In recent years slackline, a sport similar to tightrope walking, has become increasingly popular. It’s also been taken to extreme new heights. Case in point: the two people who walked over an active volcano with nothing but a small piece of cloth underneath your clothes sounds terrifying. In April of 2020, Rafael Zungo Bridi and Alexander Shulz broke a Guinness World Record for the longest slackline over an active volcano. The company recently released video of the feat.
Bridi, from Brazil, and Shulz, from Germany, walked 856 feet across Mount Yasur, a stratovolcano on Tanna Island in Vanuatu, at the height of 137 feet above the crater. “Lavaline Project” was Schulz’s idea. He was inspired by his father, who’s a volcanologist. Yasur has been continuously erupting since at least 1774. The logistics of the Lavaline Project came with its challenges. The pair considered the Erta Ale in Ethiopia, the Masaya in Nicaragua and the Nyiragongo in the Democratic Republic of Congo before settling on Yasur. Once they arrived, the two had to slackline in extreme humidity and acid rain while red hot lava poured and spewed out toxic fumes.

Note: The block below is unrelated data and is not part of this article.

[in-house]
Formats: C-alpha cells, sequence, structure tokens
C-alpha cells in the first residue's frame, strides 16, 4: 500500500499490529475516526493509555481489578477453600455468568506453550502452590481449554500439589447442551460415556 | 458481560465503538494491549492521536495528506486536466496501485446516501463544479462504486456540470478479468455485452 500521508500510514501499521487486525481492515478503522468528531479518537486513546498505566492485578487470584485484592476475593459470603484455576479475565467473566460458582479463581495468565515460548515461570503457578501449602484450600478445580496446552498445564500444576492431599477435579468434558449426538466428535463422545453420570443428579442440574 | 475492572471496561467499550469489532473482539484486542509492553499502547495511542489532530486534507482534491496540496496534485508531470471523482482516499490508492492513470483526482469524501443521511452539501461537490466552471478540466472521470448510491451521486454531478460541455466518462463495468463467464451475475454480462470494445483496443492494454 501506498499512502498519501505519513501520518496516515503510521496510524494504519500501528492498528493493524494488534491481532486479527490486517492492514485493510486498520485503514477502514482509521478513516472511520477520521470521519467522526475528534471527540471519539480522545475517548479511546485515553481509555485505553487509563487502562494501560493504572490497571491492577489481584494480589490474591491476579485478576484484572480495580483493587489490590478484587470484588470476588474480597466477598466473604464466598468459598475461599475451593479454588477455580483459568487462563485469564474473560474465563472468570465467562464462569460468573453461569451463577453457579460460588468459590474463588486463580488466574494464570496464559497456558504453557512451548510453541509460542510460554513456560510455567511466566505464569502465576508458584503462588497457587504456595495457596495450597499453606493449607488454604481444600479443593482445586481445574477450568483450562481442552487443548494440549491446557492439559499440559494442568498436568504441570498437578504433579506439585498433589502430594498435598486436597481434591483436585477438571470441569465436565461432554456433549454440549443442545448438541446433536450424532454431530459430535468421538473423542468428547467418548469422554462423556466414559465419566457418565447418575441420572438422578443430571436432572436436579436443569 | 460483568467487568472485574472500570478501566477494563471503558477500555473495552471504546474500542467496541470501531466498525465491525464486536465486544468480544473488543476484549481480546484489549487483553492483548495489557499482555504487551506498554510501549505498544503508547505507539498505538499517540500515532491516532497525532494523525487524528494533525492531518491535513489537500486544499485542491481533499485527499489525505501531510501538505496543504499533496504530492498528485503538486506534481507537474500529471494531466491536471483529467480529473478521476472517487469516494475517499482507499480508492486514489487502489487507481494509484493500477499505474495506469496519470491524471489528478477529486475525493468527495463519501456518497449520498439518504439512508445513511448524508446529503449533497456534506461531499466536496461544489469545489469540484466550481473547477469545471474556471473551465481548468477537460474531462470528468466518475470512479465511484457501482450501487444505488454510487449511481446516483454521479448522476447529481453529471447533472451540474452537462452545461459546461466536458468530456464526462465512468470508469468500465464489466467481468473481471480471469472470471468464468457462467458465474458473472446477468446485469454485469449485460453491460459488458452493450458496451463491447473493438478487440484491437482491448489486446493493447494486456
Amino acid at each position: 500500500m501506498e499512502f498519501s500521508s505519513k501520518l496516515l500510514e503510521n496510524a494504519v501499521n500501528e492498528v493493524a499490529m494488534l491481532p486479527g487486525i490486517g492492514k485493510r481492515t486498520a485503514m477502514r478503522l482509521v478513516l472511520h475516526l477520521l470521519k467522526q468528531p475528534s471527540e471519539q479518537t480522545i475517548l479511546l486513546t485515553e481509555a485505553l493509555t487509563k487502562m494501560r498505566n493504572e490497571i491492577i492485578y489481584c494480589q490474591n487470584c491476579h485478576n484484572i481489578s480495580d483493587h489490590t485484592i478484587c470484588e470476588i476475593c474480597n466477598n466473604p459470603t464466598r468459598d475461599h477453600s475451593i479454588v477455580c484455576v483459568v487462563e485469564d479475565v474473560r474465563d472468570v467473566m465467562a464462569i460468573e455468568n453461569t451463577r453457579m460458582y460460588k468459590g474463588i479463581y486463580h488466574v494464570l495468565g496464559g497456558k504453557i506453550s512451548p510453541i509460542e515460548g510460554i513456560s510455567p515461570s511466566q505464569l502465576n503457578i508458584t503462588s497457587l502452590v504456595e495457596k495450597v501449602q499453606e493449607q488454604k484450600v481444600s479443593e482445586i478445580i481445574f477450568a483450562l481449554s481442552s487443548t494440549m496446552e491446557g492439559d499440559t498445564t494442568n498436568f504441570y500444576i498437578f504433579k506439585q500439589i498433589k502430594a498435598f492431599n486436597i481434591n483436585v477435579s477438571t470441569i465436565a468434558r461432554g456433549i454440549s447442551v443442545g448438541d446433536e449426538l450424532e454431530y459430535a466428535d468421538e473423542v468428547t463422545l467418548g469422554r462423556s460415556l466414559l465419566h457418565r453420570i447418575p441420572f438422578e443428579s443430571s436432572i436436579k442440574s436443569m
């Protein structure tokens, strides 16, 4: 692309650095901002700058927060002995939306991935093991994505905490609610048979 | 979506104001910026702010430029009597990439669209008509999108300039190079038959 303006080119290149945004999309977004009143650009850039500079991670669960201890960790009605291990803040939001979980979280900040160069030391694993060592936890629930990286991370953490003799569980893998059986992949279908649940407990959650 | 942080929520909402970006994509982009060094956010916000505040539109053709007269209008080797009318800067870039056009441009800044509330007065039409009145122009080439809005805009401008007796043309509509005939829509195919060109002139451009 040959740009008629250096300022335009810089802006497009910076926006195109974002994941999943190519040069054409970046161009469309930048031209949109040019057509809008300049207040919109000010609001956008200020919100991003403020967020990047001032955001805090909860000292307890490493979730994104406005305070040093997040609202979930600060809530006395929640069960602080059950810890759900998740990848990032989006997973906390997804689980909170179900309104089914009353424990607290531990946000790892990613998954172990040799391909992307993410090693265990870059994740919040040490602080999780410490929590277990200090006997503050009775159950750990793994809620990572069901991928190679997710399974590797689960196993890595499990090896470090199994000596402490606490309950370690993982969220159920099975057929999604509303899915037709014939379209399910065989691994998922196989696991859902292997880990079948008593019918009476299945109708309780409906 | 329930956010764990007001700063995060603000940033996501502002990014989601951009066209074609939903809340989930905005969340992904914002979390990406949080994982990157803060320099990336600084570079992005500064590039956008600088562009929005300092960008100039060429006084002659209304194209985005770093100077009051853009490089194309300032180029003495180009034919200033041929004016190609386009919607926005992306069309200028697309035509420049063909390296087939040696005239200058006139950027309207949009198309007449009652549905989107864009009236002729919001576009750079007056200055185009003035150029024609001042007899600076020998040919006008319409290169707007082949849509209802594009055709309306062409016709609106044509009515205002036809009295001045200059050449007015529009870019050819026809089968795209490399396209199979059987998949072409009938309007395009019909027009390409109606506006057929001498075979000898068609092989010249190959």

Bridi also holds the world record for the highest slackline walk set in December 2021 when he walked 59 feet on a one inch slackline between two hot-air balloons at an altitude of 6,236 feet above Praia Grande in Santa Catarina, Brazil. The altitude was twice that of the world’s tallest building, the Burj Khalifa. Both records were ratified by the International Slackline Association (ISA).
If slacklining looks like something you’d be interested in, you don’t have to do it high in the sky or over lava. Practicing in your backyard or local park is a great way to start.